Introduction: Bone scintigraphy is used extensively in evaluating metastatic disease. There are currently no clear recommendations for the use of single photon emission computed tomography (SPECT)/CT in metastatic bone disease. Given its limited availability there is a need to identify the clinical indications for which SPECT/CT is clearly beneficial in influencing patient care and outcome.
Methods: Forty-two patients with equivocal lesions on planar scintigraphy were recruited and underwent SPECT/CT imaging. On reading of SPECT alone and then SPECT/CT, lesions were classified as malignant, benign or equivocal. Follow-up clinical information, radiological studies and/or bone scans were used as a gold standard. SPECT and SPECT/CT were compared in terms of the number of equivocal findings and accuracy on a patient-wise and lesion-wise basis.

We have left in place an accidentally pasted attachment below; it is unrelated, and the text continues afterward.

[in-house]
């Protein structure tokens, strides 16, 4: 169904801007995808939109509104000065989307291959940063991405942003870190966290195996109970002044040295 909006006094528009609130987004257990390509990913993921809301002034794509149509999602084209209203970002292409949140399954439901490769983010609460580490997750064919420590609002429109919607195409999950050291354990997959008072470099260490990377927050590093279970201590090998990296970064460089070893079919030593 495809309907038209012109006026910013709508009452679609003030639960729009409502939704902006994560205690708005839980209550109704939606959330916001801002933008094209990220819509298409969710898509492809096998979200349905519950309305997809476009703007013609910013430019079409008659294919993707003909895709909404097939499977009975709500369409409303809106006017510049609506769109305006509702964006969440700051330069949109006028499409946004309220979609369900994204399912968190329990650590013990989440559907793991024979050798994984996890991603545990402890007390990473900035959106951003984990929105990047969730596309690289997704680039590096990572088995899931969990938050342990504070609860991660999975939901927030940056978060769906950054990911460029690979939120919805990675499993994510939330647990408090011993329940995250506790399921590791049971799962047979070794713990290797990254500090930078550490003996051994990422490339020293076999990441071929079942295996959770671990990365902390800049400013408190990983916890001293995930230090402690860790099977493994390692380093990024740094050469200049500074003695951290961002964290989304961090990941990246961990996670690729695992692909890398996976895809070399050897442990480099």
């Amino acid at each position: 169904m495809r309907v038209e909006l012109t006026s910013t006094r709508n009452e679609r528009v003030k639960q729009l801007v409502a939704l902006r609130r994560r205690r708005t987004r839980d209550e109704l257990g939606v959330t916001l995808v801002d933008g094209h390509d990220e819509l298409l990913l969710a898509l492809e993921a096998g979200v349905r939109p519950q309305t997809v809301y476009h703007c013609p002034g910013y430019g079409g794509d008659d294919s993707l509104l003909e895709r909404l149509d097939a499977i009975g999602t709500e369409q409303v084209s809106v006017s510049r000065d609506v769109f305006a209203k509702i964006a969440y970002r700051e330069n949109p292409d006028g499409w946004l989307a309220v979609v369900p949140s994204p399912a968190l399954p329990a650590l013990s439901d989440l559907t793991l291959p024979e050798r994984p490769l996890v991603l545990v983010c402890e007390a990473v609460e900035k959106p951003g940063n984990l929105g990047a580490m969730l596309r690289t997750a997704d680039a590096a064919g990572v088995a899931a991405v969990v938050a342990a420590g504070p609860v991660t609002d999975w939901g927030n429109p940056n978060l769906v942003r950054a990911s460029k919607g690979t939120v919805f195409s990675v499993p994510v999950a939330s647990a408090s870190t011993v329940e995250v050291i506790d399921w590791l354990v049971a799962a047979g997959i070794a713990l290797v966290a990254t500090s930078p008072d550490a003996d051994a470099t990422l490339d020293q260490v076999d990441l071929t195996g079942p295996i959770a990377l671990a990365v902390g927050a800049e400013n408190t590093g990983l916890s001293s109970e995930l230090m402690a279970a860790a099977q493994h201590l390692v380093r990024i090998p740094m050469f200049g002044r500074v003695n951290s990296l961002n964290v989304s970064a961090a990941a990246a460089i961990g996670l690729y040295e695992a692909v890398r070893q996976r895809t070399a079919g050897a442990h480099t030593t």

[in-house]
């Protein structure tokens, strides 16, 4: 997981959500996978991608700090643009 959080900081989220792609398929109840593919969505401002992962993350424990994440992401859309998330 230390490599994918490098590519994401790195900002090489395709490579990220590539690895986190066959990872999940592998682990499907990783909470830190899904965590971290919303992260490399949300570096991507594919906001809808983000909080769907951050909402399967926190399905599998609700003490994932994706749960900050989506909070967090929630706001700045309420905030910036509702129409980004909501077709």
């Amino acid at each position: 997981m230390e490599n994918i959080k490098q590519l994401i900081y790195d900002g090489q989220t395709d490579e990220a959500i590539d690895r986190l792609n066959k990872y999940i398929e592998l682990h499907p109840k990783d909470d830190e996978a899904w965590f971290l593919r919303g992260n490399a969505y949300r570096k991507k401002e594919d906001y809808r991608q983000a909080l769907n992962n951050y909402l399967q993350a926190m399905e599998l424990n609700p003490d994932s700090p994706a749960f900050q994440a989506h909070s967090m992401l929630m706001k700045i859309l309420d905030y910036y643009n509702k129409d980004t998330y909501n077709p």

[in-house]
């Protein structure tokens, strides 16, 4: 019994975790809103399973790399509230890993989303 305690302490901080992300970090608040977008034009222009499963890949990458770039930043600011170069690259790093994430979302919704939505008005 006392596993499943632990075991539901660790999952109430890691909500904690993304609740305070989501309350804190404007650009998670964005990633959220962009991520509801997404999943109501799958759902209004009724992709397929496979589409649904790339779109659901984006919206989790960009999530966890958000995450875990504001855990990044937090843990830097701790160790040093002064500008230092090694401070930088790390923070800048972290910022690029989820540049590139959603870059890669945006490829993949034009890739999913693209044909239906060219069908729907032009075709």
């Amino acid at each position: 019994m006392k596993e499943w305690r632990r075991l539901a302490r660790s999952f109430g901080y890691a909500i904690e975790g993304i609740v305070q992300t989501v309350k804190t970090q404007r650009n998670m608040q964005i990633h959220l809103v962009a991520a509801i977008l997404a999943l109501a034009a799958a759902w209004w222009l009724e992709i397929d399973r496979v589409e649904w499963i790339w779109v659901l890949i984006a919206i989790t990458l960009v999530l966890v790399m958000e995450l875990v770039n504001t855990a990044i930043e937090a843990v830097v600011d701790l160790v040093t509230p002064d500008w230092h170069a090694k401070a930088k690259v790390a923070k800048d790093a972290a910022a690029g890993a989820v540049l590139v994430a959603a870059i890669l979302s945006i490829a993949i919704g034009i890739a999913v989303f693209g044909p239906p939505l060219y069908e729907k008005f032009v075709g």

Results: Forty-two patients with 189 skeletal lesions were examined. There was a diverse variety of primary tumours, with the majority being breast (n=22) and prostate cancer (n=8). SPECT/CT resulted in a significant reduction in the proportion of patients (48–14%, P=0.0015) and lesions (31–9%, P<0.0001) with equivocal findings. The overall accuracy of SPECT/CT was significantly higher on both a patient-wise (52–79%, P=0.0026) and lesion-wise basis (67–92%, P<0.0001).
Conclusion: SPECT/CT significantly outperforms SPECT alone for the interpretation of skeletal lesions in patients undergoing bone scanning for metastases. When available SPECT/CT is indicated in patients in whom correct classification of equivocal lesions is expected to alter the patient's management.